“I didn’t come alone — I came with my brother,” he said, although both would be considered unaccompanied youths by Border Patrol.
The number of migrant youths crossing the border alone has spiked recently, overwhelming crowded holding areas on the border, especially in the Rio Grande Valley, where a Border Patrol tent facility intended to house 250 during the pandemic instead held nearly 4,000 migrants over the weekend, according to Border Patrol figures reviewed by The Times. At least 600 youths had been held by the agency for more than 10 days.
Rafts crossed the river all night and into the following morning, transporting 162 migrants, according to law enforcement patrolling the area on foot and with a drone that hummed steadily overhead.
Rio Grande Valley Chief Patrol Agent Brian Hastings tweeted Friday, “March monthly totals are now over 34K for #RGV Sector alone.”
“In 48 hrs, agents arrested 369 illegal aliens mainly consisting of family members and UACs in 4 separate groups. This year, agents have encountered 19 groups of 100 or more people illegally entering the US.”
Alejandro Mazanares, 16, said he persuaded his parents to let him migrate alone from Honduras to join his 30-year-old brother in Miami, who he said crossed the border illegally years ago.
“I decided for myself because the situation in Honduras now is so bad,” Mazanares said as he walked up from the riverbank after crossing on another raft. “My parents don’t have enough to eat. You can’t survive. I explained to them there’s no work there; there’s so much crime. They were sad, but they accepted it.”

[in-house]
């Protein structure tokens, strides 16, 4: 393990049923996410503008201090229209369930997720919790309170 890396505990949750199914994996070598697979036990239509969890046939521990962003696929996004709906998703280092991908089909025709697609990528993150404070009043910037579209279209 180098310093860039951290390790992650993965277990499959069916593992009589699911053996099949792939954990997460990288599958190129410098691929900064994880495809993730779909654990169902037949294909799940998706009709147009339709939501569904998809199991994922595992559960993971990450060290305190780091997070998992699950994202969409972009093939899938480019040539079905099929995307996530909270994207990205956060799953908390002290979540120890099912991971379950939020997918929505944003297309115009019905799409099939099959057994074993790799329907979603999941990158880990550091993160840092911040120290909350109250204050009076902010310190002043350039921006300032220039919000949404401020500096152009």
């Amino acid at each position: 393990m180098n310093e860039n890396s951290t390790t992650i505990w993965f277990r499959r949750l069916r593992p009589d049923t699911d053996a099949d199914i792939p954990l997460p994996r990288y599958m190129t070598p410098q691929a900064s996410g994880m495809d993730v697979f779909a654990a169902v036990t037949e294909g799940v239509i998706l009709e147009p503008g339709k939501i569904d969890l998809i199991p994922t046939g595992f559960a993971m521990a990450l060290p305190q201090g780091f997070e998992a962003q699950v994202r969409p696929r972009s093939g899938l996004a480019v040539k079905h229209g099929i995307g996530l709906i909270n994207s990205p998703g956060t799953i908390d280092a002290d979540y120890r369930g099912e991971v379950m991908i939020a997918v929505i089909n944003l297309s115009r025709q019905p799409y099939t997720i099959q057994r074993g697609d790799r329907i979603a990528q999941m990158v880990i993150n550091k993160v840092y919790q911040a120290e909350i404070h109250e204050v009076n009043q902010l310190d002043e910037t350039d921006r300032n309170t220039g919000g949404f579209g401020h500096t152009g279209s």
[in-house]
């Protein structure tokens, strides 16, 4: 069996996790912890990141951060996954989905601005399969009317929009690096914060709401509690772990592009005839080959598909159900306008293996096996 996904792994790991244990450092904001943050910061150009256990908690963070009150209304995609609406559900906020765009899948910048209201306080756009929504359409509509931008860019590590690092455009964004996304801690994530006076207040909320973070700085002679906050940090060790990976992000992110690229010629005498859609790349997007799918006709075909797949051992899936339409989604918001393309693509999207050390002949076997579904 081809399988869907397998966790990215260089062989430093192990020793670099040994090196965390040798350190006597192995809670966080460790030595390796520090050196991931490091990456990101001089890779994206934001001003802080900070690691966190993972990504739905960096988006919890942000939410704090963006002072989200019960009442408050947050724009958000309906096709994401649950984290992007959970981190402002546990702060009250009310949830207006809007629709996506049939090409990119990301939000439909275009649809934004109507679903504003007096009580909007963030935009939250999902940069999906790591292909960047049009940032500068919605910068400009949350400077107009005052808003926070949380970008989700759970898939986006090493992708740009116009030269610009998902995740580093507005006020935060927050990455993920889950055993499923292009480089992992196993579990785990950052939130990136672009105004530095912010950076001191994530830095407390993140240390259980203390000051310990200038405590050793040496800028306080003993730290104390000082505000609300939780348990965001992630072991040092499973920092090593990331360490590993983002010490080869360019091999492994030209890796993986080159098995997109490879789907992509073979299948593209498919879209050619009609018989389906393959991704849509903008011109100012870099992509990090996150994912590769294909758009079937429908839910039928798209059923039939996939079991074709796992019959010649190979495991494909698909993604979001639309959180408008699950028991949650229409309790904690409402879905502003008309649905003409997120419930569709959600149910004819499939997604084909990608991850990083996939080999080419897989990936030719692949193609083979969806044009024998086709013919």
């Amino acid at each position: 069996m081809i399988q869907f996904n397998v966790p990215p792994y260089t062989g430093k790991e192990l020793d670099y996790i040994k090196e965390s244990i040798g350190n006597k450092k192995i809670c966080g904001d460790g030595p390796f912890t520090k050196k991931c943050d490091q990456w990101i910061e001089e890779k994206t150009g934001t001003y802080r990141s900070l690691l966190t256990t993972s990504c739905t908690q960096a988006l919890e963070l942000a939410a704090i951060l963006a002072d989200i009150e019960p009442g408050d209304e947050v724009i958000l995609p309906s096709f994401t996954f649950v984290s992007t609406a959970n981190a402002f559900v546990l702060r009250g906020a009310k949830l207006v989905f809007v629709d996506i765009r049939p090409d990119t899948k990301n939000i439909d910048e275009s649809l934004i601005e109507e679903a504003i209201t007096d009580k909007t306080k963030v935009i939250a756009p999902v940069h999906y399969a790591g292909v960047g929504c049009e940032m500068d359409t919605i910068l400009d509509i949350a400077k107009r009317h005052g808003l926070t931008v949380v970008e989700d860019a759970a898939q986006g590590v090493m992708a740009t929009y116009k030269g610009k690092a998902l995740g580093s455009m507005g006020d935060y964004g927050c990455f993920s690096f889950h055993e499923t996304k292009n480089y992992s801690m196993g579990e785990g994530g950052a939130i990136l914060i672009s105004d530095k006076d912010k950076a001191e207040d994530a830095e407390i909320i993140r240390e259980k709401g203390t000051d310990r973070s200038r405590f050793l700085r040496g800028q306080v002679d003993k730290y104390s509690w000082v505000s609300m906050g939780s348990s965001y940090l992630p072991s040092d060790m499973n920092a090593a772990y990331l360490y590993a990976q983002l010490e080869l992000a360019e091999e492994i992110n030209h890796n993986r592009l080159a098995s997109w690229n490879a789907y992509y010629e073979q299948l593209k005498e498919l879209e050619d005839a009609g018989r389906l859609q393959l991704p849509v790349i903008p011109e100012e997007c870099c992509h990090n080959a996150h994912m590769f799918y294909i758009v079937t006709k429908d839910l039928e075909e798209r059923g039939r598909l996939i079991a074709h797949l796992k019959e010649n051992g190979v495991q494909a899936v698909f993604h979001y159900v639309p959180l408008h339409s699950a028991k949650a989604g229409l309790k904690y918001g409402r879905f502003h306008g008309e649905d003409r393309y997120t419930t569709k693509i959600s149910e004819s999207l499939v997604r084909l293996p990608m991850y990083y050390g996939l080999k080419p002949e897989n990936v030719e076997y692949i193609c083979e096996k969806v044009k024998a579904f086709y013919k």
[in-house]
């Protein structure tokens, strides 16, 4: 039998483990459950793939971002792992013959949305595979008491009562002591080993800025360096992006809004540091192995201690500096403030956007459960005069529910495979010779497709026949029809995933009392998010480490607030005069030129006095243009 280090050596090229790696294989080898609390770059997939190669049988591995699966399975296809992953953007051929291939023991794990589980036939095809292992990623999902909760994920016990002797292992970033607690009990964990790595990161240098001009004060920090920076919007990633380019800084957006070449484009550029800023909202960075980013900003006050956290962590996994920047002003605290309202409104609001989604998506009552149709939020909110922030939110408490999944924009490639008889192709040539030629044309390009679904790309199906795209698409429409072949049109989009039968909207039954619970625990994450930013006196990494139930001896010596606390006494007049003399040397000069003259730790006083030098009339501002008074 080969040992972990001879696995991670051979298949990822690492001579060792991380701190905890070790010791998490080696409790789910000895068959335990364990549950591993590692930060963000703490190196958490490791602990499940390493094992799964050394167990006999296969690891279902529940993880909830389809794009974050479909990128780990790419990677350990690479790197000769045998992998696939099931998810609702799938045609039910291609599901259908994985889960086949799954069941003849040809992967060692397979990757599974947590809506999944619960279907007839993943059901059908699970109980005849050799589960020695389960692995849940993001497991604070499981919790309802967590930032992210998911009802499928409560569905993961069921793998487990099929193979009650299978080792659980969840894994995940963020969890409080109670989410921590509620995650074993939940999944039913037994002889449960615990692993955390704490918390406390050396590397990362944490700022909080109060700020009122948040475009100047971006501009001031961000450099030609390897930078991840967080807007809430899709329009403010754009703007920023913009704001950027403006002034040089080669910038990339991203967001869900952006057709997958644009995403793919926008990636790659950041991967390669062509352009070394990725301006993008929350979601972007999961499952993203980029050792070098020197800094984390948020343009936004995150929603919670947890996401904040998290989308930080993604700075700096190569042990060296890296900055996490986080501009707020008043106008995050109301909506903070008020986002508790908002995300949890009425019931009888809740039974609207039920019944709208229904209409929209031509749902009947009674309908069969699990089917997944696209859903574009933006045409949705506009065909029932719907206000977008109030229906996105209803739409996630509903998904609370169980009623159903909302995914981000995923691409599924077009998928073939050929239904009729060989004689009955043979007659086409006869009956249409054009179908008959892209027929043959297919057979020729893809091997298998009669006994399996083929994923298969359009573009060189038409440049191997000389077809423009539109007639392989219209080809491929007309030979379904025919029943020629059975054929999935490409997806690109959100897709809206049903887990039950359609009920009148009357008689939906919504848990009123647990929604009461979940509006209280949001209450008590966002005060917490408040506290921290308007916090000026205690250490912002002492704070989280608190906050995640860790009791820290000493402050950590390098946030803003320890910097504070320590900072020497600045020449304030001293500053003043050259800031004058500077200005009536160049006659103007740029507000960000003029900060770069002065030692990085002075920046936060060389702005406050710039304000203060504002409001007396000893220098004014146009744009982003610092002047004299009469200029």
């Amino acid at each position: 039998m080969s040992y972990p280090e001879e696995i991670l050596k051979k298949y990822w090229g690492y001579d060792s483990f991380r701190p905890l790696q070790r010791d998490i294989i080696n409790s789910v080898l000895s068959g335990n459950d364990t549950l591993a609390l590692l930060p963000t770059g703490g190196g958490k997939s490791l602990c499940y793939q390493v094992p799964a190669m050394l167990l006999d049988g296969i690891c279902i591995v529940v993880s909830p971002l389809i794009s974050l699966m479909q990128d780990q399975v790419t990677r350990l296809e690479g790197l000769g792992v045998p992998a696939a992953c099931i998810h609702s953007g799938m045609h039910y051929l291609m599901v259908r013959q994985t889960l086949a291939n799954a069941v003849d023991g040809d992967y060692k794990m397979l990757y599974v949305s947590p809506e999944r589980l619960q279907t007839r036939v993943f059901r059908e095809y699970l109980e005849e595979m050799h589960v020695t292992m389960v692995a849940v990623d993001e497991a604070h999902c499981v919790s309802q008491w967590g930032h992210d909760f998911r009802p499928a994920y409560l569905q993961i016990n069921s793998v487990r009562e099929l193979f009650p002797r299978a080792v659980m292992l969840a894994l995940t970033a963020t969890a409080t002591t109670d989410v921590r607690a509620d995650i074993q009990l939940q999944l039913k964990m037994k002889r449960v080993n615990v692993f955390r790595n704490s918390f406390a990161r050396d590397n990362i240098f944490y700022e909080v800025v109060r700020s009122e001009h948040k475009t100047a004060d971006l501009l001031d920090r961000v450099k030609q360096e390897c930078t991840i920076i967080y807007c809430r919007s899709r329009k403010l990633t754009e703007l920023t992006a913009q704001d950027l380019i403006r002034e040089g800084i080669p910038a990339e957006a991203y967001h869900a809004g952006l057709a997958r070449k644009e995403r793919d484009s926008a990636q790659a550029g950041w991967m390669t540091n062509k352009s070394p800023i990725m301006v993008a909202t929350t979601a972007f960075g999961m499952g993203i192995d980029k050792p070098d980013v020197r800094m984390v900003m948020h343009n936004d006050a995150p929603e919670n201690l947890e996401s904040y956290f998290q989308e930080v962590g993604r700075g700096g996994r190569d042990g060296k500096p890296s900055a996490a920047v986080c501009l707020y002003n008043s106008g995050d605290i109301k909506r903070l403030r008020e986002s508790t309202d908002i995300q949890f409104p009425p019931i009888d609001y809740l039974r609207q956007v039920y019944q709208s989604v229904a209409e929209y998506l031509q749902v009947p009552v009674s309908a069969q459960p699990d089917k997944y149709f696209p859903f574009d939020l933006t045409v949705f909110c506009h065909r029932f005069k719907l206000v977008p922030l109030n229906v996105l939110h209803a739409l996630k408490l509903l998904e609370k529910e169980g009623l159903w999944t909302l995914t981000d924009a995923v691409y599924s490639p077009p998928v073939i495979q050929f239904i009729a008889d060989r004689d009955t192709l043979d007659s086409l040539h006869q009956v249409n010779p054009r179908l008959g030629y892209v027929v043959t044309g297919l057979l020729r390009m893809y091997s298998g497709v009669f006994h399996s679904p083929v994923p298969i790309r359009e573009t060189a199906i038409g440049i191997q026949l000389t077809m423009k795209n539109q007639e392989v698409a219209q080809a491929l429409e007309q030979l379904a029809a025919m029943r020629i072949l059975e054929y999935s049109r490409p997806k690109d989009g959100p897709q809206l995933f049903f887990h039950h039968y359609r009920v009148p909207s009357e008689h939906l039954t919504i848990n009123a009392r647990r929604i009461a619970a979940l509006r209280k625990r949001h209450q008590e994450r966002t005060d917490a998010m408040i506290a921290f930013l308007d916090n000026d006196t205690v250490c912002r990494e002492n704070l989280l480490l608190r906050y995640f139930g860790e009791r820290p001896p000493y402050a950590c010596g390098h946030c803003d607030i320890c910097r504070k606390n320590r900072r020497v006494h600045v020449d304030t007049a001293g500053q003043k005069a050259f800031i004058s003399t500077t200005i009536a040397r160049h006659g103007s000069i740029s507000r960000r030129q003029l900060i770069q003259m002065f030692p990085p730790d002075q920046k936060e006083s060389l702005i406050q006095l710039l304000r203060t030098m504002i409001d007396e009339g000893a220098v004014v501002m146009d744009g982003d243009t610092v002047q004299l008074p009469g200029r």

Groups of youths as young as 12 traveling without adults said they had fled El Salvador to avoid being recruited by gangs. They hoped to join relatives in Houston, they said.
Some families brought babies as young as 8 months. A family who arrived with an 11-month-old and a 5-year-old hoping to join relatives in Los Angeles said they initially tried to cross the river without a smuggler, but smugglers caught and kidnapped them. They were held for three days without food, they said, with the smugglers sending photos of their baby girl to their family and friends back in Guatemala threatening to kill the baby first if they didn’t pay more than $7,300 for the family’s safe passage. A friend in Guatemala ultimately sent the money.
“Mexico is hell,” Rubi Hernandez Ramos, 22, said as she climbed the hill shortly before 1 a.m. to turn herself in to Border Patrol and seek asylum. “The criminals treat you like animals. They just want money.”
The number of migrant families crossing the border has increased in recent months, but not all families are allowed to stay in the U.S. Some are released with electronic ankle monitors and ordered to report to immigration court. Others are deported daily to Mexican border cities.
Some of the migrants had heard in their home countries that they would be able to stay in the U.S if they crossed with their children. Some had heard they would only be allowed to stay if they crossed with a child under age 7. This was only partly true.
Since the start of the coronavirus pandemic, the U.S. has been deporting migrants without allowing them to apply for asylum in the U.S., a policy the Trump administration started and that President Biden has continued. For the last month, the Mexican state opposite the Rio Grande Valley, Tamaulipas, has refused to allow U.S. immigration officials to return many families with children under age 7. But it’s not a firm rule, migrant advocates said, and some are still deported.
On Sunday, Homeland Security officials released a statement saying that to speed processing, some migrant families who Mexico refused to allow back in were now being released in the Rio Grande Valley without immigration court paperwork. “All families, however, are screened at the Border Patrol station, including the collection of biographical and biometric information and criminal and national security records checks,” the statement said.